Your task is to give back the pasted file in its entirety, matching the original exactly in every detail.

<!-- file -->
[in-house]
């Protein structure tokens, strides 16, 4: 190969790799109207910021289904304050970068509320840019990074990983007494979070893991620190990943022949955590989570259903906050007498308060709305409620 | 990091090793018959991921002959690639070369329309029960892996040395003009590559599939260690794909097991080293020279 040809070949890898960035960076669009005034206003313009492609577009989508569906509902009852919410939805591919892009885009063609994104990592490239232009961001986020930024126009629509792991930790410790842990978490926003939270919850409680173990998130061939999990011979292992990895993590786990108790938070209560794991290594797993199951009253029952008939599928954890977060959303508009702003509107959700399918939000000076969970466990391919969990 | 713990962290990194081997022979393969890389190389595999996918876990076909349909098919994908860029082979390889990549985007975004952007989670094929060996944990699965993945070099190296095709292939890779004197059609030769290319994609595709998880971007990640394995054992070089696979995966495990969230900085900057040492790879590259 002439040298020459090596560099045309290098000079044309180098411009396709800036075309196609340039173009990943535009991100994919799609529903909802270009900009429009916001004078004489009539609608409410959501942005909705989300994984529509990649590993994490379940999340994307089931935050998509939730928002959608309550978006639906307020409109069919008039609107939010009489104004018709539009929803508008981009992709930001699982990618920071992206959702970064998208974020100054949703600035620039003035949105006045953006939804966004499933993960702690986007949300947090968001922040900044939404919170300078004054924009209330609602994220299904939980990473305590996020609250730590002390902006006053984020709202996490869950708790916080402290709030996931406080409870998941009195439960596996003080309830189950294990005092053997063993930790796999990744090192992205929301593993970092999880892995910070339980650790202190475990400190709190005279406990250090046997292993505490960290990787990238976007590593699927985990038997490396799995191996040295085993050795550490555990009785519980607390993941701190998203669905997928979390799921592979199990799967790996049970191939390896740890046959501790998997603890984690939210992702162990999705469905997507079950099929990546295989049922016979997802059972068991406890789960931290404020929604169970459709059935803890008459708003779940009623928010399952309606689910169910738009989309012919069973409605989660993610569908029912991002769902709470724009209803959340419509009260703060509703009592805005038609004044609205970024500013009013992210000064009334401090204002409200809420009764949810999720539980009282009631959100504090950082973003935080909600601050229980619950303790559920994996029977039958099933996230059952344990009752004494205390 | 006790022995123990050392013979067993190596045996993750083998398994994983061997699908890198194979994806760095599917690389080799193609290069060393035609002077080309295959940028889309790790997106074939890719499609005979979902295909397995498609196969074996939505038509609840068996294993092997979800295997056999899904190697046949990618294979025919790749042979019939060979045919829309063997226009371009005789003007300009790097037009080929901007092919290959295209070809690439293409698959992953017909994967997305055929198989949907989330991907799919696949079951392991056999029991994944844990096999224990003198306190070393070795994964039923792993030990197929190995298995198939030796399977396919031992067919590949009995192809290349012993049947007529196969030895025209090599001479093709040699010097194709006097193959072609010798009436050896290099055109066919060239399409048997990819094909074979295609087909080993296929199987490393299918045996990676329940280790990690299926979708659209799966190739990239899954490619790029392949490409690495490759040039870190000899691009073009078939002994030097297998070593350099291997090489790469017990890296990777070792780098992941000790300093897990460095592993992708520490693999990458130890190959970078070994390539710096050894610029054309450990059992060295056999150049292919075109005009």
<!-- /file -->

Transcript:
[in-house]
């Protein structure tokens, strides 16, 4: 190969790799109207910021289904304050970068509320840019990074990983007494979070893991620190990943022949955590989570259903906050007498308060709305409620 | 990091090793018959991921002959690639070369329309029960892996040395003009590559599939260690794909097991080293020279 040809070949890898960035960076669009005034206003313009492609577009989508569906509902009852919410939805591919892009885009063609994104990592490239232009961001986020930024126009629509792991930790410790842990978490926003939270919850409680173990998130061939999990011979292992990895993590786990108790938070209560794991290594797993199951009253029952008939599928954890977060959303508009702003509107959700399918939000000076969970466990391919969990 | 713990962290990194081997022979393969890389190389595999996918876990076909349909098919994908860029082979390889990549985007975004952007989670094929060996944990699965993945070099190296095709292939890779004197059609030769290319994609595709998880971007990640394995054992070089696979995966495990969230900085900057040492790879590259 002439040298020459090596560099045309290098000079044309180098411009396709800036075309196609340039173009990943535009991100994919799609529903909802270009900009429009916001004078004489009539609608409410959501942005909705989300994984529509990649590993994490379940999340994307089931935050998509939730928002959608309550978006639906307020409109069919008039609107939010009489104004018709539009929803508008981009992709930001699982990618920071992206959702970064998208974020100054949703600035620039003035949105006045953006939804966004499933993960702690986007949300947090968001922040900044939404919170300078004054924009209330609602994220299904939980990473305590996020609250730590002390902006006053984020709202996490869950708790916080402290709030996931406080409870998941009195439960596996003080309830189950294990005092053997063993930790796999990744090192992205929301593993970092999880892995910070339980650790202190475990400190709190005279406990250090046997292993505490960290990787990238976007590593699927985990038997490396799995191996040295085993050795550490555990009785519980607390993941701190998203669905997928979390799921592979199990799967790996049970191939390896740890046959501790998997603890984690939210992702162990999705469905997507079950099929990546295989049922016979997802059972068991406890789960931290404020929604169970459709059935803890008459708003779940009623928010399952309606689910169910738009989309012919069973409605989660993610569908029912991002769902709470724009209803959340419509009260703060509703009592805005038609004044609205970024500013009013992210000064009334401090204002409200809420009764949810999720539980009282009631959100504090950082973003935080909600601050229980619950303790559920994996029977039958099933996230059952344990009752004494205390 | 006790022995123990050392013979067993190596045996993750083998398994994983061997699908890198194979994806760095599917690389080799193609290069060393035609002077080309295959940028889309790790997106074939890719499609005979979902295909397995498609196969074996939505038509609840068996294993092997979800295997056999899904190697046949990618294979025919790749042979019939060979045919829309063997226009371009005789003007300009790097037009080929901007092919290959295209070809690439293409698959992953017909994967997305055929198989949907989330991907799919696949079951392991056999029991994944844990096999224990003198306190070393070795994964039923792993030990197929190995298995198939030796399977396919031992067919590949009995192809290349012993049947007529196969030895025209090599001479093709040699010097194709006097193959072609010798009436050896290099055109066919060239399409048997990819094909074979295609087909080993296929199987490393299918045996990676329940280790990690299926979708659209799966190739990239899954490619790029392949490409690495490759040039870190000899691009073009078939002994030097297998070593350099291997090489790469017990890296990777070792780098992941000790300093897990460095592993992708520490693999990458130890190959970078070994390539710096050894610029054309450990059992060295056999150049292919075109005009």